An attitude describes a person’s relatively consistent evaluations, feelings, and tendencies toward an object or an idea. Attitudes put people into a frame of mind for liking or disliking things and moving toward or away from them. For example, many people who have developed the attitude that eating healthy food is important perceive vegetables as a healthy alternative to meat and chicken. As a result, the per capita consumption of vegetables has increased during recent years, leading the meat and chicken producers to try to change consumer attitudes that chicken and meat are unhealthy. Companies can benefit by researching attitudes toward their products. Understanding attitudes and beliefs is the first step toward changing or reinforcing them. Attitudes are very difficult to change. A person’s attitudes fit into a pattern, and changing one attitude may require making many difficult adjustments. It is easier for a company to create products that are compatible with existing attitudes than to change the attitudes toward their products. There are exceptions, of course, where the high cost of trying to change attitudes may pay off.
There is a saying among restaurateurs that a restaurant is only as good as the last meal served. Attitudes explain in part why this is true. A customer who has returned to a restaurant several times and on one visit receives a bad meal may begin to believe that it is impossible to count on having a good meal at that restaurant. The customer’s attitudes toward the restaurant begin to change. If this customer again receives a bad meal, negative attitudes may be permanently fixed and prevent a future return. Serving a poor meal to first-time customers can be disastrous. Customers develop an immediate negative attitude that prevents them from returning.
Attitudes developed as children often influence purchases as adults. Children may retain negative attitudes toward certain vegetables, people, and places. Chances are equally good that they may retain very positive images toward McDonald’s and Disneyland. Disney and McDonald’s both view children as lifelong customers. They want children to return as teenagers, parents, and grandparents and treat them in a manner to ensure future business. Many hospitality and travel companies have still not learned from those two examples.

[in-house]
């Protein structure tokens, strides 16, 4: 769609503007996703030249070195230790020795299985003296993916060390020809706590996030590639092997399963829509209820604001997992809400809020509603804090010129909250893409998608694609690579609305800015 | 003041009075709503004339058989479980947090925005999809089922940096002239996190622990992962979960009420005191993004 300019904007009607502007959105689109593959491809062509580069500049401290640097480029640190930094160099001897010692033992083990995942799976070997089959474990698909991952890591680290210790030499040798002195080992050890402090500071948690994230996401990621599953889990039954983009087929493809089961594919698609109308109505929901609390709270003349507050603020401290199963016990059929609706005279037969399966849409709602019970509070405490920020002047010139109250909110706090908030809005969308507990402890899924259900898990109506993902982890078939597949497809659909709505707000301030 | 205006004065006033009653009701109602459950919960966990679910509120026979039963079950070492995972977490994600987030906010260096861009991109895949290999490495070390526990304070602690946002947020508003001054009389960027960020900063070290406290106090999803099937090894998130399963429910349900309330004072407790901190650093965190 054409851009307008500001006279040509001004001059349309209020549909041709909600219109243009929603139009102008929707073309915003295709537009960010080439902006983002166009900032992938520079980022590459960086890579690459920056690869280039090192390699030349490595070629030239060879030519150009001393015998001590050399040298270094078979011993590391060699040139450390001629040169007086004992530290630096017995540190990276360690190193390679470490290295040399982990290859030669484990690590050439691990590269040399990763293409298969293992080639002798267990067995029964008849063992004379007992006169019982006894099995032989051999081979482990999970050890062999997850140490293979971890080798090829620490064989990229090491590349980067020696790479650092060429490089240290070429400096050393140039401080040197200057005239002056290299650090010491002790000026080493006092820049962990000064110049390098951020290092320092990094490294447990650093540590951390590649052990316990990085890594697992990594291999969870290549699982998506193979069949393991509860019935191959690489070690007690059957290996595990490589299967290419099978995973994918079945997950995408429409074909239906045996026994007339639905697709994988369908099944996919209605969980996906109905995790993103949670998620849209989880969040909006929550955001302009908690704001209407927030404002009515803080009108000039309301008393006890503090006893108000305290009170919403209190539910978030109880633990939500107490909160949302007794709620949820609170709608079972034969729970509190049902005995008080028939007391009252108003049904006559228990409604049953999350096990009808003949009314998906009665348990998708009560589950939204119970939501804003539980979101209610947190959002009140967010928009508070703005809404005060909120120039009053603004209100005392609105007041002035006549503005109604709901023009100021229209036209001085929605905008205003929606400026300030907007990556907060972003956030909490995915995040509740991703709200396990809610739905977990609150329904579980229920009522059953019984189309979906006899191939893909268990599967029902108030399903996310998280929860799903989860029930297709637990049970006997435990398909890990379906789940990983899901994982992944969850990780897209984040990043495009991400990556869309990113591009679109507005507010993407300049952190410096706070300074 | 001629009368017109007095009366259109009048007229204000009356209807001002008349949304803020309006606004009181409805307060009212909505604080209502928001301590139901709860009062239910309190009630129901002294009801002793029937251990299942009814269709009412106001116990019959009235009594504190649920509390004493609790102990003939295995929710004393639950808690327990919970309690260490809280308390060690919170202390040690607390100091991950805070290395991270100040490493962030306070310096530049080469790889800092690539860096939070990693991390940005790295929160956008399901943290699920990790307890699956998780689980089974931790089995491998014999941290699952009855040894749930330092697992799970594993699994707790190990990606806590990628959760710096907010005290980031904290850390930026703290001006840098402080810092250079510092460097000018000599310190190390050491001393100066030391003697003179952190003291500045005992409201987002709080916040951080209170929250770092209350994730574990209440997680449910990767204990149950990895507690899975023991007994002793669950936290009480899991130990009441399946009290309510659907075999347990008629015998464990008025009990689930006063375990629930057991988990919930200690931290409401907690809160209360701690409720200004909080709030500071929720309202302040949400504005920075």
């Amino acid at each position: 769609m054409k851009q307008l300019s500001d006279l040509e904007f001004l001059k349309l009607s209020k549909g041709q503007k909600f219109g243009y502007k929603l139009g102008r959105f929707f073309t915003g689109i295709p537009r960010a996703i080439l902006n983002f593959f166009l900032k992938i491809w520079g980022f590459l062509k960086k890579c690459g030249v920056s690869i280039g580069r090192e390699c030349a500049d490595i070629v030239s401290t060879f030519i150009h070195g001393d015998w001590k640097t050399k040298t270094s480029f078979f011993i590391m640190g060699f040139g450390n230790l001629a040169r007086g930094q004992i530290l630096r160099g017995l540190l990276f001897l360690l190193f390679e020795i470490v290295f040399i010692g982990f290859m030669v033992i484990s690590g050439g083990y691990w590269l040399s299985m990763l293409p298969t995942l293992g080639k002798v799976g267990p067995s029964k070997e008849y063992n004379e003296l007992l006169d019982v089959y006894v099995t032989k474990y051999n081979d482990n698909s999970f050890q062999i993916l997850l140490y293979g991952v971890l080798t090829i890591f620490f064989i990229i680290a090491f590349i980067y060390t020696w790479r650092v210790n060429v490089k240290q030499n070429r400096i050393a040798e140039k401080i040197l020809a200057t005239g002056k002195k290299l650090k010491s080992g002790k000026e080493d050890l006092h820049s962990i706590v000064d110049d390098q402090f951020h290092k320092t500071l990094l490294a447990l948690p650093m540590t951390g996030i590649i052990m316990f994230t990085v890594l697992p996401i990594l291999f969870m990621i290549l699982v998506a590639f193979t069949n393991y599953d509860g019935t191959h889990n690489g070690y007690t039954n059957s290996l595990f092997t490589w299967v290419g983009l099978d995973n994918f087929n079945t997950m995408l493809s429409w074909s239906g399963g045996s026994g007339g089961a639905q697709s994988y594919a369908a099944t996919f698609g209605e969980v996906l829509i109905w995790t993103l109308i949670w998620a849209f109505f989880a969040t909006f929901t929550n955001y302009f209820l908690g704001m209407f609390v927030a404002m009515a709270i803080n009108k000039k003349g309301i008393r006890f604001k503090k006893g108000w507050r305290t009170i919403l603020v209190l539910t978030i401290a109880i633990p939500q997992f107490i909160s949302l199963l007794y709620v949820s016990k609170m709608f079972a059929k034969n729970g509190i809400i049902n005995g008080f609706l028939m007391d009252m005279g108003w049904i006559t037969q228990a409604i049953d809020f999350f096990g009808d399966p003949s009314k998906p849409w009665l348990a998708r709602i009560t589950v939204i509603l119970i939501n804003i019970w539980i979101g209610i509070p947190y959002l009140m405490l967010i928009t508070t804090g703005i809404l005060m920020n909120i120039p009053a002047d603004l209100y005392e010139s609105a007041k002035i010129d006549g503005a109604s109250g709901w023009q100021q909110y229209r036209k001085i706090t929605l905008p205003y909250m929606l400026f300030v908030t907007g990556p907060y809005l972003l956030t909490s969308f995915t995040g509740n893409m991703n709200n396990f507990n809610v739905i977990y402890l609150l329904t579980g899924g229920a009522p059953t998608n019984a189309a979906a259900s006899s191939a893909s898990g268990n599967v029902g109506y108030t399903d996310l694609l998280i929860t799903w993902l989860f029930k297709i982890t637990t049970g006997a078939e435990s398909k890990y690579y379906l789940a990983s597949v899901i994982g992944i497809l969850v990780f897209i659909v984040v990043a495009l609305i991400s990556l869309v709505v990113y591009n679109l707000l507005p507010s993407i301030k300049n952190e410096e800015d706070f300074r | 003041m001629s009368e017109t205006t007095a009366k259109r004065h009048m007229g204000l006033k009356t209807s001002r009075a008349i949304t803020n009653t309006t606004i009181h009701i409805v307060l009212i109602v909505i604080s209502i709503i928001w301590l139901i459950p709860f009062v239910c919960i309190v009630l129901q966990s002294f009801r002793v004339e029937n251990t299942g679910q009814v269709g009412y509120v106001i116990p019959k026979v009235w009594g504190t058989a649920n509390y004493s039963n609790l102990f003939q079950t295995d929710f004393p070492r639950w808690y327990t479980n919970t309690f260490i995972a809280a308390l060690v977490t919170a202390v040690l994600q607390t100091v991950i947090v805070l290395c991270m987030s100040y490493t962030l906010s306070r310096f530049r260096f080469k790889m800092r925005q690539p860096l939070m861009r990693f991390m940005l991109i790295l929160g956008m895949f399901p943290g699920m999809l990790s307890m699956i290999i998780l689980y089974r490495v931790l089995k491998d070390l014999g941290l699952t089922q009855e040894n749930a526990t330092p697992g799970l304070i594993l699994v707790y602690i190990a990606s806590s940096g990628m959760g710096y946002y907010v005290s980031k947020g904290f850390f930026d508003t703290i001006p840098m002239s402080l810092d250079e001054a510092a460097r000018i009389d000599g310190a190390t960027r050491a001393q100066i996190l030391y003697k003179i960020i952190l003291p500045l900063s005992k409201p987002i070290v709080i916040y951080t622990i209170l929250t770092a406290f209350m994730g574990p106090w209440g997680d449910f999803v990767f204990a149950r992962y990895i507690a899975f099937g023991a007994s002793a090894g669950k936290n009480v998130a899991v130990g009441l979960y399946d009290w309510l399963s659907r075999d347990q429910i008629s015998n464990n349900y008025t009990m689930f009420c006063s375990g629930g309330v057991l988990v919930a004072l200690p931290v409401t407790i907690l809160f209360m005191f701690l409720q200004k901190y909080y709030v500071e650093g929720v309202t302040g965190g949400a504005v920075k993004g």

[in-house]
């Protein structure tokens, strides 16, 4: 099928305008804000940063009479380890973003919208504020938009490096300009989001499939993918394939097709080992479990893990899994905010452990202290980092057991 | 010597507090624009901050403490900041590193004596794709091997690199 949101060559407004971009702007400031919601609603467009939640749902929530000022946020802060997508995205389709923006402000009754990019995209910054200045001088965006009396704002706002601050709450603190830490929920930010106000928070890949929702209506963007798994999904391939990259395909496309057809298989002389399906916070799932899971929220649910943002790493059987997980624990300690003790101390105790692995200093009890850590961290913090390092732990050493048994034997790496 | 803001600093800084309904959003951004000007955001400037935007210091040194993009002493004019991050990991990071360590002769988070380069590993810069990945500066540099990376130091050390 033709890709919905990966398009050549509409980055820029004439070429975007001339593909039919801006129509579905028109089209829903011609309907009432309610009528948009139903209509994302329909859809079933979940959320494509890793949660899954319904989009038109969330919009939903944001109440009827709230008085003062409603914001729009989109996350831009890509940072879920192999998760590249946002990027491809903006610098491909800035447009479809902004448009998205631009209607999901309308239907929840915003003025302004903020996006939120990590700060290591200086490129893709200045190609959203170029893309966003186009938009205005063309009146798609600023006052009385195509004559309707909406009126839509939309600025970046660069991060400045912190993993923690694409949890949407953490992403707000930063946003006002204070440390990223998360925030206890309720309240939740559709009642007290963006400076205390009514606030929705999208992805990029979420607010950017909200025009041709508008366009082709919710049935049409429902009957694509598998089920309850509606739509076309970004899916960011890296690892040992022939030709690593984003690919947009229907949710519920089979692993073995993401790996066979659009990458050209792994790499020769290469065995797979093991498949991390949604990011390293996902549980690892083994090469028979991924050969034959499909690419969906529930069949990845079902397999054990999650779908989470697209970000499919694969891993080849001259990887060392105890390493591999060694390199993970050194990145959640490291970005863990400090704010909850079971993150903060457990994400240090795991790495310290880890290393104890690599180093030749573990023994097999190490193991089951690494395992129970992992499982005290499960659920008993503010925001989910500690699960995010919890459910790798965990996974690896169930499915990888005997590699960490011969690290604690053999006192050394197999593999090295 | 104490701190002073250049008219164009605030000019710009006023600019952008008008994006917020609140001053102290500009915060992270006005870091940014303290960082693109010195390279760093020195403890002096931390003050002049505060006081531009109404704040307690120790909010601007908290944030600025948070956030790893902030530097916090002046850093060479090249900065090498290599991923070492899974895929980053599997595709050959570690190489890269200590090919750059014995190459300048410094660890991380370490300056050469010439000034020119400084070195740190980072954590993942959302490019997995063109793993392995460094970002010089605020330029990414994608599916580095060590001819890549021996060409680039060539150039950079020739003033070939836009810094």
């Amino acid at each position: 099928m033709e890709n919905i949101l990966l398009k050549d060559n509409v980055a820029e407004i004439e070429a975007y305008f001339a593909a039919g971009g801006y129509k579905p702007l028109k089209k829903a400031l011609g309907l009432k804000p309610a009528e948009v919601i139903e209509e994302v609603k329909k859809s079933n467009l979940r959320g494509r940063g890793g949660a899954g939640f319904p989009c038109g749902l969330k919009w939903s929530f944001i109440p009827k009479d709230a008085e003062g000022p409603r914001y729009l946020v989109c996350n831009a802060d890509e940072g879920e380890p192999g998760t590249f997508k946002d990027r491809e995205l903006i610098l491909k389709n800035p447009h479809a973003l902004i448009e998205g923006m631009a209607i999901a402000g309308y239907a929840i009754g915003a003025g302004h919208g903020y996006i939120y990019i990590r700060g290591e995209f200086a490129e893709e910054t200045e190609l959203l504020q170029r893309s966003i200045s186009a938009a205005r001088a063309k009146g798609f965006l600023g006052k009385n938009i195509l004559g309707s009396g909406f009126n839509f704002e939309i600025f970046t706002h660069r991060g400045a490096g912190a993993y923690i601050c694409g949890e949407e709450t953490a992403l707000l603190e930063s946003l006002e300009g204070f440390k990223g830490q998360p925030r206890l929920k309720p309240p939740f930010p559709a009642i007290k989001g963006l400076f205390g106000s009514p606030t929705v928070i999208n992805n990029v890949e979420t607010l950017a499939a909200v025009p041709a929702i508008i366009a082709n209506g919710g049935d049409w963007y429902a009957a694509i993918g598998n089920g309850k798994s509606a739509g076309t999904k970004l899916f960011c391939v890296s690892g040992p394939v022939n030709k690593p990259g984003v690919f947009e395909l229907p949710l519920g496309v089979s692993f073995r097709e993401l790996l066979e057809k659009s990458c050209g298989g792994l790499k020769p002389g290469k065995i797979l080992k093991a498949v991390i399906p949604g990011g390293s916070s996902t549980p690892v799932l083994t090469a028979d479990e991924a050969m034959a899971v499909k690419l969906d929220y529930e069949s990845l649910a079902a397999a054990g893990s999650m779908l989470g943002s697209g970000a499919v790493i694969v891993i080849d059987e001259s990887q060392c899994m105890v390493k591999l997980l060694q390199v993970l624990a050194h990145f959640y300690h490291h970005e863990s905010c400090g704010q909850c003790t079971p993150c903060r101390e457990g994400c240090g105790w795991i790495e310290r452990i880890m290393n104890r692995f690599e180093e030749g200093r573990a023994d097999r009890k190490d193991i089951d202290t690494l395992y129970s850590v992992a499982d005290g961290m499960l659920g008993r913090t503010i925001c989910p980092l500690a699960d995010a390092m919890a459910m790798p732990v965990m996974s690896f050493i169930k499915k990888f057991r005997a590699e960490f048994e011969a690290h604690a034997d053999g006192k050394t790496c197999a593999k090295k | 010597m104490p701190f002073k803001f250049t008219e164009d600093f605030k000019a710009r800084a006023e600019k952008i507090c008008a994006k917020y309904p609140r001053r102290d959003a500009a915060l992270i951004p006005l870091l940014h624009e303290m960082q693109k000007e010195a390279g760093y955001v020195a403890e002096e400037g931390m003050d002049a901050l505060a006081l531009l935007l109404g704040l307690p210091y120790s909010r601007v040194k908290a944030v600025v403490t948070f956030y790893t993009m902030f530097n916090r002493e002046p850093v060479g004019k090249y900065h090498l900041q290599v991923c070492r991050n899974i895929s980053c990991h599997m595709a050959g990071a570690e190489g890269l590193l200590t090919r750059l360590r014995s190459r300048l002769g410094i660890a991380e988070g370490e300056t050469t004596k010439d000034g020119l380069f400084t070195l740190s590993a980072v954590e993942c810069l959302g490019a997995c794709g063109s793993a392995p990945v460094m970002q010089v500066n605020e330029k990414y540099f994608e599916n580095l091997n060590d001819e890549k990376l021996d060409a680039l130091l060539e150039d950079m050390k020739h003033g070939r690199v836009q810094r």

However, once negative attitudes are developed, they are hard to change. New restaurant owners often want quick cash flow and sometimes start without excellent quality. A new restaurateur complained that customers are fickle. A few months later after the restaurant was opened, the owner had plenty of empty seats every night. Obviously, he had not satisfied his first guests. Even though he may have subsequently corrected his early mistakes, his original customers who had been disappointed, were not returning.
We can now appreciate the many individual characteristics and forces influencing consumer behavior. Consumer choice is the result of a complex interplay of cultural, social, personal, and psychological factors. We as marketers cannot influence many of these; however, they help the marketer to better understand customer’s reactions and behavior.
Attitudes are defined as a mental predisposition to act that is expressed by evaluating a particular entity with some degree of favor or disfavor. The value of attitude in marketing can be explained in terms of its importance in prediction, diagnostic value and also as relatively inexpensive information that is easily obtained.
Models of Attitude
To understand the relationships between attitudes and consumer behavior, psychologists have tried to develop models that capture the underlying dimensions of attitude. To serve this purpose, the focus has been on specifying the composition of an attitude to better explain or predict behavior. The following section describes some important attitude models like tricomponent attitude model, the multiattribute models, the trying to consume model, and the attitude-toward-the-ad model. All the above-mentioned models present different perspectives on the number of component parts of an attitude and how these parts are arranged or interrelated.
1. Tricomponent Attitude Model
According to the tricomponent attitude model, attitude consists of three major components, viz., a cognitive component, an affective component, and a conative component.
- The cognitive component: The cognitive component consists of a person’s cognitions, i.e., knowledge and perceptions (about an object). This knowledge and resulting perceptions commonly take the form of beliefs, images, and long-term memories. A utility function representing the weighted product of attributes and criteria would be used to develop the final ranking and thus choice. This model represents the process used by individuals with a strong Thinking Cognitive Style.